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Remains of weapons, sandals and coins shed new light on Roman conquest of Northwest Iberia

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Republication from  www.exeter.ac.uk  (University of Exeter)

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Reenactment in Spain – Image Credit : Franciscojh -Wikimedia commons

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Newly discovered remains of weapons, hobnails from sandals and coins will help experts piece together the untold story of how the Romans won control of Galicia and Northern Portugal from local tribes for the first time.

Archaeologists have found the oldest evidence yet of the presence of legions in Galicia in the Penedo dos Lobos Roman camp (Manzaneda, Ourense, Galicia). This significant discovery will help to redefine the history of the period.

Until now historians had found few clues about the actions of Roman soldiers in these regions. The findings show some, smaller groups, of legionnaires were probably sent on scouting missions in the area to investigate the landscape, rather than to fight, suggesting the region was already under Roman control by the end of 1st century BC, when the bronze coins found were made.

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Exploring Hadrian’s Athens

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Republication from Following hadrian

 

Hadrian was a dedicated philhellene who admired Greek culture and did his best to be accepted and admired by the Greeks. He visited Greece three times when he was emperor (AD 124/5, 128/9 and 131/2) and he was especially fond of Athens. Pausanias writes that “the Emperor Hadrian generosity to his subjects was bestowed most of all on Athens” whilst Cassius Dio tells about Hadrian’s generosity in a passage referring to his stay: “He granted the Athenians large sums of money, an annual dole of grain, and the whole of Cephallenia”. The philhellenic emperor did all he could to raise Athens to a special position in the Roman Empire and hoped to restore the city to the greatness of its distant past.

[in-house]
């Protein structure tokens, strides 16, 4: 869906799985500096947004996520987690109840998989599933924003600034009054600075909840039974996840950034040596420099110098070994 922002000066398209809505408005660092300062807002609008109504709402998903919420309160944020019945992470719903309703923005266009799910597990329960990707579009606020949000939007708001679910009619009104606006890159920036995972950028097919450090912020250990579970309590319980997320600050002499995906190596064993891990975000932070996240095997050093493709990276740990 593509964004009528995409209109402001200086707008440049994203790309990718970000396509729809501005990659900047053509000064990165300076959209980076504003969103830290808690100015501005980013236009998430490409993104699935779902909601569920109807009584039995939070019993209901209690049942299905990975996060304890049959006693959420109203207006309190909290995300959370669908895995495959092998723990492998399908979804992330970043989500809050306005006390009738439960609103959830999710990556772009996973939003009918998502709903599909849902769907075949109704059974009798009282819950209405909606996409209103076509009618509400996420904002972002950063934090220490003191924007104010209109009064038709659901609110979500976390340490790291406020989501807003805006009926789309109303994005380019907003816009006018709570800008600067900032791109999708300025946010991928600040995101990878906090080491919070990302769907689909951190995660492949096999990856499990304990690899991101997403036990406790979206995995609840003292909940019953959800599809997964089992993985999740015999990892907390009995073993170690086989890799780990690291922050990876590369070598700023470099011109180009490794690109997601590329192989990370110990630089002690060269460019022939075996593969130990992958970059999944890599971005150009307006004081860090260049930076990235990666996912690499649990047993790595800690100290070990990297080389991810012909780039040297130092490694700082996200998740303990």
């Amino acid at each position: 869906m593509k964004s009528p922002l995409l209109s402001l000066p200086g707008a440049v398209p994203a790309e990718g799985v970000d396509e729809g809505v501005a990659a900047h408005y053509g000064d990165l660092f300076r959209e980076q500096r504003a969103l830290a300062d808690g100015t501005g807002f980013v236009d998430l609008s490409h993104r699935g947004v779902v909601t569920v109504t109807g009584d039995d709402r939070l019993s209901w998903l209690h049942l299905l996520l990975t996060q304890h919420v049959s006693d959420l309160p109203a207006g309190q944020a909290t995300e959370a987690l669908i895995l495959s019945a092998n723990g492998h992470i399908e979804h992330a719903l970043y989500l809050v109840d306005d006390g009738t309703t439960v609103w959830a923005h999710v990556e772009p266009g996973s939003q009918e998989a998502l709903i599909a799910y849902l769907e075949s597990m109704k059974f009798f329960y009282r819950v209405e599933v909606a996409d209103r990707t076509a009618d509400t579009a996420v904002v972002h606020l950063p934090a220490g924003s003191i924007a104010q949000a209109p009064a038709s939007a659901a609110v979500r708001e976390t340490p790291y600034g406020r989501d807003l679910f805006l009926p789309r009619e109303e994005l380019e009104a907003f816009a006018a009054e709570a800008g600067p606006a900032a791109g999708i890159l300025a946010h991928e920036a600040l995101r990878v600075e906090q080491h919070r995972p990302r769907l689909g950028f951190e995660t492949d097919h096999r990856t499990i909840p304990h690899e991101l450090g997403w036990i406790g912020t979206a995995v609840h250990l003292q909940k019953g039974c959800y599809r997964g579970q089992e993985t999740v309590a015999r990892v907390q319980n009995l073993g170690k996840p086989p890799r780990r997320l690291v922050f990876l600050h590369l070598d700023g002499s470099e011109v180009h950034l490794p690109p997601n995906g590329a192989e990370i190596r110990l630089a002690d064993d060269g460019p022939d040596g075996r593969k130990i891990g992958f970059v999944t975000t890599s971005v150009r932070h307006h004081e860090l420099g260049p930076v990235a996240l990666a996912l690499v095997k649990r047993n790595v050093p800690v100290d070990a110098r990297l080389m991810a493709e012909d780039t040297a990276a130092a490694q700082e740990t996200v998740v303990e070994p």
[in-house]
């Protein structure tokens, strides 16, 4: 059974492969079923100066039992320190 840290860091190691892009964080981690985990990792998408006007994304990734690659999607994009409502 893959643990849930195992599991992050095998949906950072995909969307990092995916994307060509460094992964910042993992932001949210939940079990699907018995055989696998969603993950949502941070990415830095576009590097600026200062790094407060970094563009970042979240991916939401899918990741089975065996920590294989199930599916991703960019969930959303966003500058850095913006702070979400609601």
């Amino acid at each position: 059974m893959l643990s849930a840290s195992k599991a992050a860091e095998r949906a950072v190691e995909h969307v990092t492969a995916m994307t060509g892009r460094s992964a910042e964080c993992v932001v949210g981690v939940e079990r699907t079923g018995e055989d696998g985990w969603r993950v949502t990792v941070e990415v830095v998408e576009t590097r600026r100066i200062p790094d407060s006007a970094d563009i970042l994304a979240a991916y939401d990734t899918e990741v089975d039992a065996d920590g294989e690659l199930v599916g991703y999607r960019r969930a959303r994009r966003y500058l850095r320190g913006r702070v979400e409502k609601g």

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Germanic lands according to Cl. Ptolemaeus (2nd cent. CE)

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A map of the Germanic lands according to Claudius Ptolemaeus (2nd cent. CE)

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Book Review: The Byzantine Wars by John Haldon, History Press, 2008

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At times I receive emails with which my readers ask me to suggest to them some studies, treatises, sourcebooks etc for specific issues of history, military history and engineering/architecture. Due to the unfortunate fact that I do not have the time to answer to each one separately (which is why I also had to disable the comments on the posts), I decided to write some reviews on books that I’ve studied on such topics. The Greek readers know that I’ve written two historical novels on Antiquity, so some readers ask me which my favorite historical novels are; thereby from time to time I’ll also suggest some of these works for the English-speaking and German-speaking readers, especially recent ones and some older.
I will start this new section with a military study that is a work by the well known Byzantinologist John Haldon: The Byzantine Wars.          The Byzantine Empire during her very long history, faced a multitude of enemy states, peoples and nomadic hordes, thus developing the characteristic Byzantine warfare, one of the most advanced of its time concerning the entire planet. Her geographical position at the “crossroads of civilizations”, her weighty heritage from both the Roman and the ancient Greek armies and her confrontation with particularly dangerous enemies in all her borders, led her to always maintain a vigorous and well-organized army, an army of the real “imperial” kind.

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Crossing the Rubicon

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Republication from  followinghadrian.com

On this day (10th January) in 49 BC, Julius Caesar and his troops famously crossed the Rubicon, the river marking the boundary between the province of Cisalpine Gaul and Italy. Taking the 13th Legion over this forbidden frontier constituted an act of treason and triggered civil war in Rome. According to the historian Suetonius, Caesar uttered the famous phrase ālea iacta est (“the die is cast”).

The Green Caesar, Greywacke from Egypt, 1 - 50 AD, Altes Museum Berlin
The Green Caesar, Greywacke from Egypt, 1 – 50 AD, Altes Museum Berlin

Last June, I travelled along the Via Aemilia in the footsteps of Julius Caesar, crossing the river and following the soon to be dictator’s path towards Rome.

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Forum Romanum: Architecture, part II

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Architectural reconstruction of the Forum of Rome.
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